Over the two years I lived in San Francisco, my anger at not being able to reliably find parking grew to such a degree that became was one of my top three motivators in wanting to move away. Whether it was at the grocery store, or grabbing a burrito in the Mission District, or trying to go a Golden State Warriors game, or even outside of my own house, I ran into parking challenges essentially everywhere I turned.
All of us who drive on a regular basis have felt the pain of finding parking at one point or another. Perhaps you can relate.
While I am not so bold as to attempt to “solve the parking problem” in its entirety, the ubiquity of the problem motivated me to use my capstone project for the Internet of Things course at UIUC to work toward alleviating at least some of this parking pain.
Seeing as I no longer live in San Francisco but instead about 40 miles south, I decided to focus particularly on my current archnemesis in the parking realm: Costco. For those who are not familiar, it is a large consumer-wholesaler that attracts huge crowds each day. Finding a parking spot during the busy times can be nearly impossible despite the vastness of its parking lot. It has been known to make grown men cry.
Speaking more generally, finding a parking spot in a large, busy parking lot is hard for many reasons.
- There are few spots for many spot-seekers.
- There is a lot of congestion within the driving lanes due to both cars and pedestrians, slowing down the traffic flow.
- The spots closest to the entrance typically are the most highly valued, accentuating congestion in these areas.
- The many parked cars block the line of sight to neighboring aisles, meaning that there may be open spots nearby that go undetected. This phenomenon is all the more true in a multi-level parking garage because drivers cannot see through the floor.
These challenges have negative consequences on the individual drivers. It often takes more time to find a parking spot, perhaps making them late. There is likely a higher chance of vehicular damage and physical injury. These situations would likely cause an individual’s stress level to go up, increasing the likelihood of confrontations of various forms.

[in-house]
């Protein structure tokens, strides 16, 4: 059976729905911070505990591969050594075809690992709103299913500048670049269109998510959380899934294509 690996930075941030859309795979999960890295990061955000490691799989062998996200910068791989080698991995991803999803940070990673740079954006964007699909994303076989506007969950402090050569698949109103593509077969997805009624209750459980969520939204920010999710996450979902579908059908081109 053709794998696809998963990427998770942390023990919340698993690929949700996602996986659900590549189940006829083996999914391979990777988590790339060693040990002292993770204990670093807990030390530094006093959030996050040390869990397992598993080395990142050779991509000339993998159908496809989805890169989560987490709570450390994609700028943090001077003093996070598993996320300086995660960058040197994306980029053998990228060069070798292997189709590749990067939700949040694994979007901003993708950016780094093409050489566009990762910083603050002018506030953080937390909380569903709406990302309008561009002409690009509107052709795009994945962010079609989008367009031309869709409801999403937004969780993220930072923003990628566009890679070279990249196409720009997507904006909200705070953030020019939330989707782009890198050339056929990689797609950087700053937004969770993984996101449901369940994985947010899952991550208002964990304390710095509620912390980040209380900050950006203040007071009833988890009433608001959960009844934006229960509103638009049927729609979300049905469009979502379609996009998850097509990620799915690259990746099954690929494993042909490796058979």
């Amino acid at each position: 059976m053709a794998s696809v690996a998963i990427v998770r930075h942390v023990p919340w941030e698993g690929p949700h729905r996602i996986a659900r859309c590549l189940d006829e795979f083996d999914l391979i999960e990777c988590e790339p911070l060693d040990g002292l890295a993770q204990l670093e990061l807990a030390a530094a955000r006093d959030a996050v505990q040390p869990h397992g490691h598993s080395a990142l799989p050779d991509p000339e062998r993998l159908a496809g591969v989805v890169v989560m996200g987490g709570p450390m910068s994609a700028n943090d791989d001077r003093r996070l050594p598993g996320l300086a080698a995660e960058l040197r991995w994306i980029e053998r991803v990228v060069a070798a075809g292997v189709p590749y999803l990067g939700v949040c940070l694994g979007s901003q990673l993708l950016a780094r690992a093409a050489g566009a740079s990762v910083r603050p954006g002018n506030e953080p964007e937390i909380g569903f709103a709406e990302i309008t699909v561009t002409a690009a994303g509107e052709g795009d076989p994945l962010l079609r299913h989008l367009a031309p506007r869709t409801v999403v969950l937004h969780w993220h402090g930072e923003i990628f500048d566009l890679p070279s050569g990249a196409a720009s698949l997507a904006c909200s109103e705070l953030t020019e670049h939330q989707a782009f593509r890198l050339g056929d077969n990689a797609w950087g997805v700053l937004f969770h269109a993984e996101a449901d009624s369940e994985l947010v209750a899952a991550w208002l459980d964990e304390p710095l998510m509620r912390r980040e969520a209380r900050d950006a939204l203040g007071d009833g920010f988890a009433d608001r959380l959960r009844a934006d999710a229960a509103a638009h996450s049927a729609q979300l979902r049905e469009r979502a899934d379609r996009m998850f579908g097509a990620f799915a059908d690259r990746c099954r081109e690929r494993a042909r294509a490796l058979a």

The difficulty of finding a parking spot is not just hard on the drivers but also on the business owners. For example, if the business sells consumer goods (as is the case with Costco), then the shoppers may have less time to shop and therefore purchase less. Furthermore, these time-pressed, stressed shoppers may be more likely to have unhappy interactions within the busy store (since a busy parking lot would imply a busy store). Taken together, if these negative experiences are bad enough and/or frequent enough, the shoppers may be less inclined to return, which could hurt future revenue for the business.
Atop the pre-existing lights throughout the parking lot, affix a network of cameras employing computer vision to detect open parking spots and stream this information from all cameras to a cloud-based system that synthesizes it into a single graphical representation that is publicly accessible via web and mobile apps.
The parking challenges and subsequent negative consequences would be greatly mitigated if the drivers had access to such parking spot detection system. They would have access to the real-time information of which spots where open as they approached the parking lot, allowing them to navigate directly to open spots that are free of congestion. If congestion is unavoidable, drivers would be alerted when a parking spot opens nearby that they would not be able to see otherwise. The decreased congestion from people being able to find spots faster would, in turn, allow people to leave more efficiently and decrease congestion even more. This solution would be good for everyone involved, both the individual drivers and the business owners.
I won’t get into all of the technical details here, but I do want to share a video demonstration of my first prototype. Enjoy!
And Costco, feel free to reach out to me.